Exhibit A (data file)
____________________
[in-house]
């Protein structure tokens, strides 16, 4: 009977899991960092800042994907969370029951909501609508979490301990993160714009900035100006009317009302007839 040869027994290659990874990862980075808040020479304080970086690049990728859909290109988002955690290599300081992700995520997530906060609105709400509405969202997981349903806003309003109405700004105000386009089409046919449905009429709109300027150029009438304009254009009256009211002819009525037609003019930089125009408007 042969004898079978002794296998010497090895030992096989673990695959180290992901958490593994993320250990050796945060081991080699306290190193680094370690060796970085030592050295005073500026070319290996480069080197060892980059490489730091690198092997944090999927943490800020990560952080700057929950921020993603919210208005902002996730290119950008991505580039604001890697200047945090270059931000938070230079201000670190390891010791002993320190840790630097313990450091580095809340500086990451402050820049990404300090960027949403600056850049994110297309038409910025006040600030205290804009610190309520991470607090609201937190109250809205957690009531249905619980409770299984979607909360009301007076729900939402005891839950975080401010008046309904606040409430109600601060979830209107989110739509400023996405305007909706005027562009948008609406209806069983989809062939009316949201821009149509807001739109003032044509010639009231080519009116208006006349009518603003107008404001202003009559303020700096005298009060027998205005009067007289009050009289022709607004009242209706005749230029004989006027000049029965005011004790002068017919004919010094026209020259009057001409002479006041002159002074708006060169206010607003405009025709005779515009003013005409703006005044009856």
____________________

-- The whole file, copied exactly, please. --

[in-house]
């Protein structure tokens, strides 16, 4: 009977899991960092800042994907969370029951909501609508979490301990993160714009900035100006009317009302007839 040869027994290659990874990862980075808040020479304080970086690049990728859909290109988002955690290599300081992700995520997530906060609105709400509405969202997981349903806003309003109405700004105000386009089409046919449905009429709109300027150029009438304009254009009256009211002819009525037609003019930089125009408007 042969004898079978002794296998010497090895030992096989673990695959180290992901958490593994993320250990050796945060081991080699306290190193680094370690060796970085030592050295005073500026070319290996480069080197060892980059490489730091690198092997944090999927943490800020990560952080700057929950921020993603919210208005902002996730290119950008991505580039604001890697200047945090270059931000938070230079201000670190390891010791002993320190840790630097313990450091580095809340500086990451402050820049990404300090960027949403600056850049994110297309038409910025006040600030205290804009610190309520991470607090609201937190109250809205957690009531249905619980409770299984979607909360009301007076729900939402005891839950975080401010008046309904606040409430109600601060979830209107989110739509400023996405305007909706005027562009948008609406209806069983989809062939009316949201821009149509807001739109003032044509010639009231080519009116208006006349009518603003107008404001202003009559303020700096005298009060027998205005009067007289009050009289022709607004009242209706005749230029004989006027000049029965005011004790002068017919004919010094026209020259009057001409002479006041002159002074708006060169206010607003405009025709005779515009003013005409703006005044009856």